For the first election in decades, climate change did not make an appearance in any of the presidential debates. President Barack Obama and Mitt Romney gave a spirited effort at convincing Americans who would be a better Commander-in-Chief for the challenges we've already been facing. However, the complete absence throughout the debates of any discussion of this truly global threat that requires genuine international action means we have very little sense of who will be the visionary leader for the future.
The moderators of all the debates can share some of the blame for skipping over the issue of global climate change. In truth, though, the moderators did a reasonable job of asking questions that reflected the campaign's major issues, not steering the discourse in new directions. If they didn't ask about the environmental threats our world is facing, it's because nobody - from either side of the two party duopoly - has spent made such themes part of the national conversation.
As a result, American voters won't get to hear the differences between these two candidates - and there are significant differences. Romney's biggest laugh line in his convention address was mocking Obama's 2008 nomination speech for discussing rising sea levels. Throughout the Republican primary, candidates like Romney needed to distance themselves from reasonable, science-based stances to appeal to the Tea Party right.
For their part, the Obama Administration did not make action on carbon reduction a major legislative push, and intervened when its own EPA head tried to take proactive steps. However, from gas mileage improvements in the auto industry to investment in alternative energy, the incumbent showed some willingness to take the right steps. In blocking the Keystone pipeline (at least temporarily) the Administration also gave climate activists hope: there is someone listening in the White House who, with sufficient advocacy, can be convinced.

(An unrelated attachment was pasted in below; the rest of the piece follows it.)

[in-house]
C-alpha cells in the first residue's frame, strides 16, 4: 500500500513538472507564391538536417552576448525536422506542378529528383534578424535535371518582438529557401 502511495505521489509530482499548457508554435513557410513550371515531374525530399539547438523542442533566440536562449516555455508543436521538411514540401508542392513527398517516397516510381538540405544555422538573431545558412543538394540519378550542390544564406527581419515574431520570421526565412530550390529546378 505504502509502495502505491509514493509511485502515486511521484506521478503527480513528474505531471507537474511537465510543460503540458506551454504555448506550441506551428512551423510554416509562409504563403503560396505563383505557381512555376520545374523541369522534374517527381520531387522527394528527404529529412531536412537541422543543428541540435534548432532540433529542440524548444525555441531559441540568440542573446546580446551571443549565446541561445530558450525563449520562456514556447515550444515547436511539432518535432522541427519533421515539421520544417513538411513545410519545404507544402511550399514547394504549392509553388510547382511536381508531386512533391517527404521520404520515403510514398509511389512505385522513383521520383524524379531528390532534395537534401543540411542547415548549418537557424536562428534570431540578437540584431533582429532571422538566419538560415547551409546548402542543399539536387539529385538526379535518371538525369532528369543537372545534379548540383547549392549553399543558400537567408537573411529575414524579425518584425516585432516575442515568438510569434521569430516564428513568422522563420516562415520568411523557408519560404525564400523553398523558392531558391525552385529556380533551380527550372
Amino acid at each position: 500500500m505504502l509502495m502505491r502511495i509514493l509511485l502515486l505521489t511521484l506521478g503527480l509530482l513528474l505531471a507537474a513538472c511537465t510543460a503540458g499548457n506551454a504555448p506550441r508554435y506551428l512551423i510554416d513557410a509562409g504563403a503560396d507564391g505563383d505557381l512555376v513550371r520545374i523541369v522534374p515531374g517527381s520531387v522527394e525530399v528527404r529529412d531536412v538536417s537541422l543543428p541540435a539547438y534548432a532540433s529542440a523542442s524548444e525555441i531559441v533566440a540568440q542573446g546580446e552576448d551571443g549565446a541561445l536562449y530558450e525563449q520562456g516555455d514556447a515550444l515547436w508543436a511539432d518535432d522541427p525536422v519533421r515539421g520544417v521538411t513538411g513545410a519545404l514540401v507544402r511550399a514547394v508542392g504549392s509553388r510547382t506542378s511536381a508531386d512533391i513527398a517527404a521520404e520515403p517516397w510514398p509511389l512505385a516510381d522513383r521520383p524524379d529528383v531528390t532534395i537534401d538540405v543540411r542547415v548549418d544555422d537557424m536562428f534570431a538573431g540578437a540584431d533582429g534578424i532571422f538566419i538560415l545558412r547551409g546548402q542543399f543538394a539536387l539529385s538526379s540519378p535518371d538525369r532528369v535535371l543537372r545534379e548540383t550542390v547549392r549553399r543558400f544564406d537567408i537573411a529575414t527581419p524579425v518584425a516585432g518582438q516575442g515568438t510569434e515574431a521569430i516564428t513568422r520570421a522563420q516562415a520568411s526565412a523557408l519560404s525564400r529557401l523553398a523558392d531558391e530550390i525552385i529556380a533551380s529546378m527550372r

The American people aren't the only ones who miss out due to the lack of discussion. The global community loses as well. Meaningful action can't come from one country or another - it needs to be a global, integrated approach. It requires allies, compromises and commitment. President Obama embraces those values when discussing nuclear non-proliferation, anti-terrorism or sanctions on Iran. But he - and American - are needed as leaders on climate change. Without America's participation, international action will be weak. Without America's leadership, the necessary international coalition just won't exist.
In discussing the Arab Spring, Iranian posturing, the withdrawal from Iraq and the quagmire in Afghanistan, Obama showed himself a capable and thoughtful leader, and a superior choice to Mitt Romney in facing the challenges of the past few years. He probably also convinced many Americans that he would have been a better commander-in-chief over the past decade, when the Bush/Cheney team engineered a number of the problems the Obama/Biden crew inherited.
The irony, though, is that Obama made a big point in the debate of arguing that he didn't want to be a commander-in-chief for the past, but a leader for the future. His most memorable lines - the now famous "horses and bayonets" as well as the jab that the 1980s were calling and wanted their foreign policy back - lampooned Romney's outdated worldview.
Maybe Romney lives in the distant past, but President Obama needs to be careful not to plant himself in the recent past. Because it's great to have a President with wise hindsight. But we need a leader who also has clear foresight. And without knowing what either man would do to lead the world in combating climate change, the future looks cloudy at best.